In the generation before that, it was the Queen's own father who was the second son. Shy and troubled with both poor health and a now-famous speech impediment (watch the fantastic film, The King's Speech, for more), Prince Albert was happy to let his dashing older brother The Prince of Wales soak up all the world's attention. Meanwhile Bertie embarked on a naval career--seeing active war duty during World War I unlike his jealous older brother--and married a joyful young noblewoman who would become one of the nation's most beloved royals of all time, The Queen Mother. As it turned out, The Prince of Wales enjoyed the spotlight but not the responsibility of his role. He spent less than a year on the throne before deciding to abdicate it to marry Wallis Simpson, a woman with two living ex-husbands, an unacceptable choice for a King, especially for one who heads the Church of England, which even today frowns on divorce. A few wondered with Bertie, who took his father's name as George VI, could handle the throne, but with his wife at his side, he helped inspire the British people through the darkest days of World War II before cancer took his life at the young age of 56. The Queen Mother always blamed his early death on the stress of wartime kingship.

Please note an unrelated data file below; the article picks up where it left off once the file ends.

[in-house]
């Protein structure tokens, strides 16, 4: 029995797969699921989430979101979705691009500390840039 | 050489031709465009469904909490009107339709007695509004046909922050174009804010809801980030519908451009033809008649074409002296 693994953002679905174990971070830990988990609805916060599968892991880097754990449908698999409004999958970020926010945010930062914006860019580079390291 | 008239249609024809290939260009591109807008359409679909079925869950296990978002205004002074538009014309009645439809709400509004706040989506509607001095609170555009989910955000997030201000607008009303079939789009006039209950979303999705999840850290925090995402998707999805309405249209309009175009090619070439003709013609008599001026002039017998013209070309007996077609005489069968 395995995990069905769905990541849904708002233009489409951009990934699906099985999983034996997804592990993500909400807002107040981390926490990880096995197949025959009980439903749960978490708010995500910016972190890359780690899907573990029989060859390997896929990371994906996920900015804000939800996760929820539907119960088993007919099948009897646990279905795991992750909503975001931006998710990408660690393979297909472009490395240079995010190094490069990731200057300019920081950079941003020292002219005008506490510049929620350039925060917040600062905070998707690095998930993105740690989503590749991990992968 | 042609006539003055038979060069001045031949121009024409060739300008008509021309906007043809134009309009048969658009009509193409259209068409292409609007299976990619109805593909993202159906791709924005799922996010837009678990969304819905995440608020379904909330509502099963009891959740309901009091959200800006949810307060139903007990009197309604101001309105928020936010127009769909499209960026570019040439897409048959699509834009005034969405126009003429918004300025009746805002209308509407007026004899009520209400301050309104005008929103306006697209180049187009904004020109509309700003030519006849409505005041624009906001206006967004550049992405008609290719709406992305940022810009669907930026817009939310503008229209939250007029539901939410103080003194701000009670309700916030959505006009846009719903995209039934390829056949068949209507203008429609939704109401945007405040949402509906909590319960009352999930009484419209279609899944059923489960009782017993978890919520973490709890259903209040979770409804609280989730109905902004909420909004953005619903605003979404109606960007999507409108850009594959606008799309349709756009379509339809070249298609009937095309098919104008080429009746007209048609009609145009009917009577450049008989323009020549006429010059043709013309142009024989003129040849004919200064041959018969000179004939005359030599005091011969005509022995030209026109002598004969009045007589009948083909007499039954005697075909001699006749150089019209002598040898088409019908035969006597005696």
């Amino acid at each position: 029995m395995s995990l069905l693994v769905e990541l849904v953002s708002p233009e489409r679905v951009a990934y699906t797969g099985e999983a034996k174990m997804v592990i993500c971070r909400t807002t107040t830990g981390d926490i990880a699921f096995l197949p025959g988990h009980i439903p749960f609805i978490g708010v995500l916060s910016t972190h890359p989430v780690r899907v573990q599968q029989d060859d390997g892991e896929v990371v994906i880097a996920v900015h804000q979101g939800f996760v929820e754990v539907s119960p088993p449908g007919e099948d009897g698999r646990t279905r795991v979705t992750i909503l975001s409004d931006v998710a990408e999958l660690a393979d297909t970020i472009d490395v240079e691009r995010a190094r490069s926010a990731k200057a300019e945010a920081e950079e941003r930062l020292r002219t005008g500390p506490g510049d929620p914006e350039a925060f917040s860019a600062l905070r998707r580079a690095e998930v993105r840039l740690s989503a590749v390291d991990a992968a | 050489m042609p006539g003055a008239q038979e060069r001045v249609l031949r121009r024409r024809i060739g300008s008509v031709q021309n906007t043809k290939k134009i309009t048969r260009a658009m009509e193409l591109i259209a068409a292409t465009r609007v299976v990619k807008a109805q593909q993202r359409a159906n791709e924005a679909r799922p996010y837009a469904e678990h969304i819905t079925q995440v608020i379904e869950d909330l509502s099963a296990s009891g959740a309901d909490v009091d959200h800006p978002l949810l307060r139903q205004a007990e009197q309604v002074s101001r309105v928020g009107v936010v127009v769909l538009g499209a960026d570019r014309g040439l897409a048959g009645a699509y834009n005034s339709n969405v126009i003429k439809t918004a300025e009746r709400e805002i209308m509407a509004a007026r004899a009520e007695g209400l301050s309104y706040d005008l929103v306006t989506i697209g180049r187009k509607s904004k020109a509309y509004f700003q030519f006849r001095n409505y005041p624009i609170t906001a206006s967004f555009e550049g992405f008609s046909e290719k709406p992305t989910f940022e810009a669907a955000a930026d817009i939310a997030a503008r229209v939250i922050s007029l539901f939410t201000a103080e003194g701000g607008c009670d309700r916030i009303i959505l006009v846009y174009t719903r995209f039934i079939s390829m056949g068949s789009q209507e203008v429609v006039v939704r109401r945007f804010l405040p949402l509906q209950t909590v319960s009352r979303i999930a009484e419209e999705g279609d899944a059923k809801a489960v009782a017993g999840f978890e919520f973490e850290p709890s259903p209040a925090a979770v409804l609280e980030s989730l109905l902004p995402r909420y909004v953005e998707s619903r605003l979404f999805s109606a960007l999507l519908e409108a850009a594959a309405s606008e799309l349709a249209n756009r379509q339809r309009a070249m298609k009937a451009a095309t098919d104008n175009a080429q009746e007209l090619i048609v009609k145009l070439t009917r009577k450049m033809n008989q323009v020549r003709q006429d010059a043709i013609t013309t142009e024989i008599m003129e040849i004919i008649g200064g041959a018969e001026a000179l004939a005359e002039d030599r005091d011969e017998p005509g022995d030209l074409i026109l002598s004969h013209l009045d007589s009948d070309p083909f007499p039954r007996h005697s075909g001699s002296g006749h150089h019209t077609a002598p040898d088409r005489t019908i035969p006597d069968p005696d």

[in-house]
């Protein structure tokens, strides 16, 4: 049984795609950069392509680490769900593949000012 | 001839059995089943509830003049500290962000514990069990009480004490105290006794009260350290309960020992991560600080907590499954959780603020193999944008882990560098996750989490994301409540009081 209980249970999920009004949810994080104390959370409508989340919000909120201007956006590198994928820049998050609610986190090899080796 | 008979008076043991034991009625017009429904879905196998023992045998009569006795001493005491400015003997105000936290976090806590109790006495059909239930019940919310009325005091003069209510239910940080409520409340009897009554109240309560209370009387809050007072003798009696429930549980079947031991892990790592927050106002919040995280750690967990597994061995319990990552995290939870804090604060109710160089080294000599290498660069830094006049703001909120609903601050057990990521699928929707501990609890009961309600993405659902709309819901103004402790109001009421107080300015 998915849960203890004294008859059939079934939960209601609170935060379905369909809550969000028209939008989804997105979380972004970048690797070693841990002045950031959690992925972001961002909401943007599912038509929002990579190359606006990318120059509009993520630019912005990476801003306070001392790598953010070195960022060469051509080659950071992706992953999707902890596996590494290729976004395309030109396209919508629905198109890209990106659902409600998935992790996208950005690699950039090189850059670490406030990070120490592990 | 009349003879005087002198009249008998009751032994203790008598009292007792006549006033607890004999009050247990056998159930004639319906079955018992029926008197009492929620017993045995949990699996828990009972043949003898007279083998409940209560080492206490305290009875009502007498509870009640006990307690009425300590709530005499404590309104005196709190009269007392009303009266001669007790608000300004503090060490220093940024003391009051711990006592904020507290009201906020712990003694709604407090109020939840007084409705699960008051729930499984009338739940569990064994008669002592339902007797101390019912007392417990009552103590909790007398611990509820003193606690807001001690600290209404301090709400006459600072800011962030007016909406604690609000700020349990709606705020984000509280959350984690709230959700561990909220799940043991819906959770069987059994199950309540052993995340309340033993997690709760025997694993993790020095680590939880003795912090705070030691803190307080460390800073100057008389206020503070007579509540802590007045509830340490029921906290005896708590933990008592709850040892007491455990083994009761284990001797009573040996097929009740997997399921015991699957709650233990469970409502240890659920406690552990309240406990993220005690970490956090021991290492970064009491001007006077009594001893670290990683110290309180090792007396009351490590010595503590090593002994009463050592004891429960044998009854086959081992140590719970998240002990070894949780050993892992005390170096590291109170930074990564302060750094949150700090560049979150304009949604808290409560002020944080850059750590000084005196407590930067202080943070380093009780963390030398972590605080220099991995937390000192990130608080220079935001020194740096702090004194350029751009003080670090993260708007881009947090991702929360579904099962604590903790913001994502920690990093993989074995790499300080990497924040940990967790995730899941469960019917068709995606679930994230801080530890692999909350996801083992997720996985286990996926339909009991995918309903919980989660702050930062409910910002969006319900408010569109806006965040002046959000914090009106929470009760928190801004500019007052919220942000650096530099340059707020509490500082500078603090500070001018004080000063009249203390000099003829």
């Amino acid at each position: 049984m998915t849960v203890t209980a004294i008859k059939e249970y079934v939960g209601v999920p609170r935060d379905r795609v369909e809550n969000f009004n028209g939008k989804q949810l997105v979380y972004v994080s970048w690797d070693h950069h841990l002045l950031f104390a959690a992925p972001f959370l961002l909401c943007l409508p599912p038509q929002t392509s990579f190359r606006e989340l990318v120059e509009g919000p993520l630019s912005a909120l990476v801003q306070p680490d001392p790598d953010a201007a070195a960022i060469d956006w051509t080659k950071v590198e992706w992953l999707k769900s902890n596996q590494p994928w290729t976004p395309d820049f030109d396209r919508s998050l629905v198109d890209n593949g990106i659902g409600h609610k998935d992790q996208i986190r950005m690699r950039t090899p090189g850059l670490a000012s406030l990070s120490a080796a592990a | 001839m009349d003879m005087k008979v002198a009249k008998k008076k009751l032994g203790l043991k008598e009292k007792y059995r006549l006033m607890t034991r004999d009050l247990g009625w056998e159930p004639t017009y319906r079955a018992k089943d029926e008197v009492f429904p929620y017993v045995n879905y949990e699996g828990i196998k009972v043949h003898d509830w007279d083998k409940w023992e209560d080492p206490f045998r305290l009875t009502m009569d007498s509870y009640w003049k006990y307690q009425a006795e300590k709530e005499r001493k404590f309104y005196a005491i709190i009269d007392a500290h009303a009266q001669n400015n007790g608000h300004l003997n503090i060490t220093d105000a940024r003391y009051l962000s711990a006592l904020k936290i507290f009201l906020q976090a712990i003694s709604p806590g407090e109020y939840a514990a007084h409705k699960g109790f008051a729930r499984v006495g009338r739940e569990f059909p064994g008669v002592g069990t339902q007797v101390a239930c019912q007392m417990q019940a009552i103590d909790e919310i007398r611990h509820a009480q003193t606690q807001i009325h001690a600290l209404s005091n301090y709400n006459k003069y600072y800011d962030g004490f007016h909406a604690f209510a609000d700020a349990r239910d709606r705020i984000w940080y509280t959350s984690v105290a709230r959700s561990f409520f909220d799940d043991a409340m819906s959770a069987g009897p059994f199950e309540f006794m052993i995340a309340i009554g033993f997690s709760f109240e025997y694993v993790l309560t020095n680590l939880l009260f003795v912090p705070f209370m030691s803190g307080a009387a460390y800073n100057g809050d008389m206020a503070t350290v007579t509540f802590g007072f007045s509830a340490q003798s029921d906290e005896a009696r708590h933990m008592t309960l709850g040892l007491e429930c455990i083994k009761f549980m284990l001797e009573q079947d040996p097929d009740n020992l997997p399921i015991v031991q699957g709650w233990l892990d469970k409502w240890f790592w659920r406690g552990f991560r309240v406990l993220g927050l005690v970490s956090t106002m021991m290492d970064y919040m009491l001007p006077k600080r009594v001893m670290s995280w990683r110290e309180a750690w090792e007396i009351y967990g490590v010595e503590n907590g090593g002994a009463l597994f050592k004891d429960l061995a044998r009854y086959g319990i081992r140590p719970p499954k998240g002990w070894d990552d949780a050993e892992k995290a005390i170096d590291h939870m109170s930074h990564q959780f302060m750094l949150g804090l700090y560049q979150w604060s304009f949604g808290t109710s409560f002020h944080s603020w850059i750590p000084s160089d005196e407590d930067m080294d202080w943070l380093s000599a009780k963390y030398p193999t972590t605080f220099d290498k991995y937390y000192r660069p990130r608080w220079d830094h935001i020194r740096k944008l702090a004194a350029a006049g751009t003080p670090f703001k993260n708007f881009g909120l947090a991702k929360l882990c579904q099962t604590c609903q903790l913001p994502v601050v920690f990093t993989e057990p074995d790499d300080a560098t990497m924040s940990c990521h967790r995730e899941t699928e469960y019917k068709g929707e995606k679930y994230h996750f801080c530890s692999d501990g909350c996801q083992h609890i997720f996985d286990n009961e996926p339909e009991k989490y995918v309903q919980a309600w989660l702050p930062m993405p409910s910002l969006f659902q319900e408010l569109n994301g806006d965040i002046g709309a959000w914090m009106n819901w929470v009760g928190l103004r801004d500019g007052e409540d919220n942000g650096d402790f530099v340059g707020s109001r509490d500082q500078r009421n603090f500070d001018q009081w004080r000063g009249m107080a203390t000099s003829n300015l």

Even George VI's father, George V, was a second-born child. He was a constant companion to his much-admired although not particularly admirable older brother, The Duke of Clarence. A simple naval officer and his mother's pet, George did not have any ambitions in life, when his brother suddenly died of pneumonia. The entire royal family and Clarence's royal fiancee were devastated by his unexpected demise. Granny Queen Victoria, however, was determined not to lose an exceptional royal fiancee and George was soon thrown together with his brother's intended, Princess Mary of Teck. Both were quiet and reserved and deeply in mourning, but this seemed to bring them together. (Read my post about this royal love triangle.) They soon decided to marry and formed one of the strongest royal marriages in history. Together, they led the nation through World War I and helped the family recover when anti-German sentiment forced them to change their name to Windsor.